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Review committee holds second meeting

The second meeting of the town of Farragut Development Review Process Evaluation Committee met Monday, May 23, in its efforts to study the town’s development review process, identify any problems and recommend changes to the Farragut Board of Mayor and Aldermen.

Farragut’s development review is a process that’s evolved over 25 years, Aldermen Michael Haynes, committee chair, said. “It’s a good idea for any business, the town of Farragut included, to periodically review that process,” he added.

Changing the law, however, is not one of the group’s directives.

“Our goal is not to make any substantive changes to our ordinances, but it is to look at the process … to make it a more efficient process. Part of what will make this [process] successful is if people have input … to get input from citizens, to get input from customers, to get input from staff,” he said.

The first group to have public input was the town’s development and engineering staff. Town Development Director Ruth Hawk presented the committee with paperwork and calendars used in the development process and fielded questions.

The group was assigned “homework,” from the first meeting and asked to review a stack of color-coded forms used in the development review process.

“This is the poster child for multitasking,” Haynes said referring to the staff’s calendar.

Fred Jones, committee member and Farragut Municipal Planning Commission member, commented: “The town staff has a significant amount of work crunched into a relatively short time period.”

The turn-around time developers have to consider staff comments and suggestions is also an issue some committee members questioned.

“That’s what I find objectionable,” Alderman Joel Garber, committee member, said about “forcing a developer to have a day or two” to look over staff comments and make any changes. “There is an out, but it’s a delay for the customer,” he said referring to the option of delaying their next audience with the planning commission. “There may be some [staff comments] that could make or break the project.”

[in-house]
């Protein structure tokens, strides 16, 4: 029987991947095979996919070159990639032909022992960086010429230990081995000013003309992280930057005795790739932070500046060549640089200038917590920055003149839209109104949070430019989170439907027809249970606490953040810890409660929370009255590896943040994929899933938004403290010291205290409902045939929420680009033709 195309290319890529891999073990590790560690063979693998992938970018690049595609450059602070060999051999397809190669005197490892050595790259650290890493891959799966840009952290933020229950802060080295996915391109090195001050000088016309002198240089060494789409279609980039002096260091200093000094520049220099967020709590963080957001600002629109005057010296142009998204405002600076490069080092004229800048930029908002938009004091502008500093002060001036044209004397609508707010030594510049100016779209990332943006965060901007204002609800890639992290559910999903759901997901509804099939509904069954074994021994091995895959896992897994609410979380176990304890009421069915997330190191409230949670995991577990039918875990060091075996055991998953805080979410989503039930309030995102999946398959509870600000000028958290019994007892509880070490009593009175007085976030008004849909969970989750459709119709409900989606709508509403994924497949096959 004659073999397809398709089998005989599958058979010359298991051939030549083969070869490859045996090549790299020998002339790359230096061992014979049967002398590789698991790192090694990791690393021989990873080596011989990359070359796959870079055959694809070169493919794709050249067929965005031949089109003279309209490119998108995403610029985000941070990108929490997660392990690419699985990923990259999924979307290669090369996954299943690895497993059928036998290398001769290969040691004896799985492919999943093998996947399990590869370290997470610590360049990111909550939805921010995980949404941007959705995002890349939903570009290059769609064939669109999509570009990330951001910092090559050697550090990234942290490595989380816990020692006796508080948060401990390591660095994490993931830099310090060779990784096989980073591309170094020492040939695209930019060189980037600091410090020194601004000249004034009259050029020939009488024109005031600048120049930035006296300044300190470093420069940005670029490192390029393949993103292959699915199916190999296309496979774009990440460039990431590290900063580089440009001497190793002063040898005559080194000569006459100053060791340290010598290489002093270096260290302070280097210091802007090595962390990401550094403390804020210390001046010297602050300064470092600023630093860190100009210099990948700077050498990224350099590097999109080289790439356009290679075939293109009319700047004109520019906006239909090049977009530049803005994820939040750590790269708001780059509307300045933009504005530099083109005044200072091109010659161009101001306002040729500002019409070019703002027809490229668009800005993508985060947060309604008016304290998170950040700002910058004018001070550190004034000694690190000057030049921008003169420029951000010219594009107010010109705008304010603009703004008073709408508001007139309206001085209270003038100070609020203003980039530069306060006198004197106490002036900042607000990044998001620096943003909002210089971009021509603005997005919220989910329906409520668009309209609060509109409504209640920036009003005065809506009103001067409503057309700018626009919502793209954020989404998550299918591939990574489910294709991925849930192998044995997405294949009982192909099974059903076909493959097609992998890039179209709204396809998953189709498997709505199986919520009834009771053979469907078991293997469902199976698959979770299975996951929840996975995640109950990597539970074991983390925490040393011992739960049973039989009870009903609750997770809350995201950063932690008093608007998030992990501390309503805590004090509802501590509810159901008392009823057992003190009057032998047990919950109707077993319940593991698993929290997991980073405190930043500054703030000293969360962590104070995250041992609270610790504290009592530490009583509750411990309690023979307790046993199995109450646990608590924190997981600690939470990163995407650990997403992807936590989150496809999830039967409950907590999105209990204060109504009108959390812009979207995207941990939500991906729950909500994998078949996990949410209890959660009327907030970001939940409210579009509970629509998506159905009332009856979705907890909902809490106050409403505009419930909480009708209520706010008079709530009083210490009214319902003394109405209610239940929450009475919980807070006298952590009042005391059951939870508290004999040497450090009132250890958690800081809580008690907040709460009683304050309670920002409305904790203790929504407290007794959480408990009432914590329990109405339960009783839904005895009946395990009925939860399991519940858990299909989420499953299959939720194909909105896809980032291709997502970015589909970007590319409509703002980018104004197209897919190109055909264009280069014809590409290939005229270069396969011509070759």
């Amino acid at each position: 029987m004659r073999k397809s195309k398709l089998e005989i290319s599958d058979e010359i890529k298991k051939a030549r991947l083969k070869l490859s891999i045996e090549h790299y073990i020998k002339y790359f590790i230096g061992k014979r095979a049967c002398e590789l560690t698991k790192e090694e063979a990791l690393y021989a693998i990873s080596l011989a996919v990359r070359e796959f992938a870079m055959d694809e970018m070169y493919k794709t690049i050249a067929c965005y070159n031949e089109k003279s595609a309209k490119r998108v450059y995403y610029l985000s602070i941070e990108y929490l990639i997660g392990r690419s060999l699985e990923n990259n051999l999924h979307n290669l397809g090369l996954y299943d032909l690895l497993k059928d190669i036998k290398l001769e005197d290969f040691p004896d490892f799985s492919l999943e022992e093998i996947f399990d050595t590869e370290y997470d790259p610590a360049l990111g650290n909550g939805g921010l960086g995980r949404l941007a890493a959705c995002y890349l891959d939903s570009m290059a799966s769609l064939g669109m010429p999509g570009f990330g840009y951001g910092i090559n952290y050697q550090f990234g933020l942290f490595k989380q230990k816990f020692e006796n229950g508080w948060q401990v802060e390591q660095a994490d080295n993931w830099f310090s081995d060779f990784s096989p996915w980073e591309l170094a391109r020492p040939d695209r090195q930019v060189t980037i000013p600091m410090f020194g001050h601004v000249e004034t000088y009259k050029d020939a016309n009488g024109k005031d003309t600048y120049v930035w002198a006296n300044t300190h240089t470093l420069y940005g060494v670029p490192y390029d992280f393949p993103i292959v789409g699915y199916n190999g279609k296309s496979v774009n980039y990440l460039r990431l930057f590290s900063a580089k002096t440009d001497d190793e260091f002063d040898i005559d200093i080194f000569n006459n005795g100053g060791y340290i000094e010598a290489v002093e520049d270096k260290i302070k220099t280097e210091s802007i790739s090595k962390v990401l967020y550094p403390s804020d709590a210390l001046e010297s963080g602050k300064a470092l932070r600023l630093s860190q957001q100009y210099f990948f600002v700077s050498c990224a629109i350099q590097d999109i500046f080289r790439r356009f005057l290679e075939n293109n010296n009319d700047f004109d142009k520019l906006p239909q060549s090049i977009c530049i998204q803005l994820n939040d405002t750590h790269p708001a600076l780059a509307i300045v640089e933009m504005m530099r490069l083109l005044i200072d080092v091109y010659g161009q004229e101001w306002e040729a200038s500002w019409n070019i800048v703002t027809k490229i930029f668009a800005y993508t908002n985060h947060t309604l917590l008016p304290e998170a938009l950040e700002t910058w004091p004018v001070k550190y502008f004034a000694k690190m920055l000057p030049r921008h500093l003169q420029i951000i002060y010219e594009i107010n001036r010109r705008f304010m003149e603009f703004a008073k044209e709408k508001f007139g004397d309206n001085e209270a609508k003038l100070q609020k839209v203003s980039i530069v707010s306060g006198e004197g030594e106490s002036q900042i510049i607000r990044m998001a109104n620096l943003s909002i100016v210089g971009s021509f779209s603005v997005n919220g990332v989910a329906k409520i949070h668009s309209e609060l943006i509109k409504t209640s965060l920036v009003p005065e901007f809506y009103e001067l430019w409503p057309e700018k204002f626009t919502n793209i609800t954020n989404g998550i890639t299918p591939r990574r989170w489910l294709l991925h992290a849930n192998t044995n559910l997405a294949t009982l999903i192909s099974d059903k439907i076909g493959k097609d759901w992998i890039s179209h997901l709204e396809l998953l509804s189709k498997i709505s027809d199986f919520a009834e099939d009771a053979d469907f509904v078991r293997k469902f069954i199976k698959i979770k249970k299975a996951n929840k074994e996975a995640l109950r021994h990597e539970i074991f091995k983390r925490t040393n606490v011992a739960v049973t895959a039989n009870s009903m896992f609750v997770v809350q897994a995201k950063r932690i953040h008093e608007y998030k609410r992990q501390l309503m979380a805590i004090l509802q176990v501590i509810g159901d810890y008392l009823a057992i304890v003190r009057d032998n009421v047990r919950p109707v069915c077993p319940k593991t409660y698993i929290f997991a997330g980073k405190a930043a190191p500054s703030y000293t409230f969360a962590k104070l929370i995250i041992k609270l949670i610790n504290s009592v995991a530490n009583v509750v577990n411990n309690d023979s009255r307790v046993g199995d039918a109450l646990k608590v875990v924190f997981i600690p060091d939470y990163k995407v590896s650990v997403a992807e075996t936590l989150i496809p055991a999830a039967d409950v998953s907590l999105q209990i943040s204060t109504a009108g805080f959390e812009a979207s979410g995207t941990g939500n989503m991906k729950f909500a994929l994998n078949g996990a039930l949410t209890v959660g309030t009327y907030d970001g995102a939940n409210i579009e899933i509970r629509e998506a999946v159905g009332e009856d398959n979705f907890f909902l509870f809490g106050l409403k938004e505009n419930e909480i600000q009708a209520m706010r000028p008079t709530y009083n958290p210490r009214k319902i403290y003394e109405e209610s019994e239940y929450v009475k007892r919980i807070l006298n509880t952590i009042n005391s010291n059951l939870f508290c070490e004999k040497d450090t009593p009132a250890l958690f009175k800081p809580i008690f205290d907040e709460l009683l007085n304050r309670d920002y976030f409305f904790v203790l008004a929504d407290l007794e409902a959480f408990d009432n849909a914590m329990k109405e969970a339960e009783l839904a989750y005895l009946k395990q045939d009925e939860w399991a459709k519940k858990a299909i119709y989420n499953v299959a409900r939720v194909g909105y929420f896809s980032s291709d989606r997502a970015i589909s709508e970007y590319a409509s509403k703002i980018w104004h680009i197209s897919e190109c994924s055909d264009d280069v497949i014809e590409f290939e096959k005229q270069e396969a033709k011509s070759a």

Committee member Ron Honken, who said he’s always been “blown away by the town’s lean staff,” added, “regardless of work loads, things need to get done.” When he asked if additional staff would be helpful, Hawk first noted “space limitations” as a problem.

“In some ways that makes us inefficient,” she said about finding adequate space to review plans. “… It could take a good day and a half to review a set of site plans. And that’s just one person.”

About a need for additional staff, Hawk noted, “There are most definitely times during the year when we have pinch points and spring is a big time of the year.

“What happens oftentimes in the spring, something gets approved by the planning commission and it’s kind of forgotten until everybody wants a grading permit as soon as the weather turns nice.”

Time constraints in the process for staff, developers and FMPC discussion were considered throughout the meeting as well as a suggestion for FMPC meetings to move from every other Thursday to every three weeks.

Committee member and current FMPC Chairman Robert Hill, who’s been on the FMPC nearly 25 years, offered some history about the process of development review, first commenting on the time the process allows for FMPC to workshop a set of plans.

“I think it serves the town very well. Sometimes it takes a good bit of time, but it’s time well spent,” he said, noting it’s useful for FMPC to be able to question a developer as plans have gotten more complicated over the years.

Allowing citizen input at the public meetings, Hill added, ensures “the town’s activities are totally transparent.”

Throughout her presentation, Hawk shared experiences the staff has had working with developers through the review process. One such example was about an “out-of-town developer” who submitted “near perfect” plans using the Land Use Plan posted on the town of Farragut’s Web site as a guideline.

To that, Jones asked what characteristics led to that particular developer’s success with the process.

“He did his homework,” town engineer Darryl Smith said, adding he also completely filled out the necessary paperwork.

Bob Edlund, committee member and FMPC commissioner, recalled a set of plans submitted without a “legend.” “It makes you wonder what else is wrong with it,” he said.

“It’s not the staff’s responsibility to play quality control,” Smith said, noting the additional time needed to review an incomplete set of plans. “It was very enjoyable to open up a set of site plans and see a full set of site plans.”

Hawk added her department strongly encourages developers to meet with staff, “but we do not dictate that. Basically we are an on-call staff. … We get a lot of walk-in traffic. … As we keep seeing needs, we’ve done modifications.”

“I think this has been a good discussion,” Haynes said at the conclusion of the meeting. “We need more of it. I think we’re off to a good start.”

Members were asked to review and be ready to make comments at the next meeting about a survey that will be sent to developers who have gone through town’s development review process in the last two years.

The next meeting of the town of Farragut Development Review Process Evaluation Committee will begin at 7 p.m., Monday, June 6, at Farragut Town Hall. Discussion about the review development process from town staff will continue. The public is welcome.

Comments or questions about the committee can be directed to Mike Haynes at


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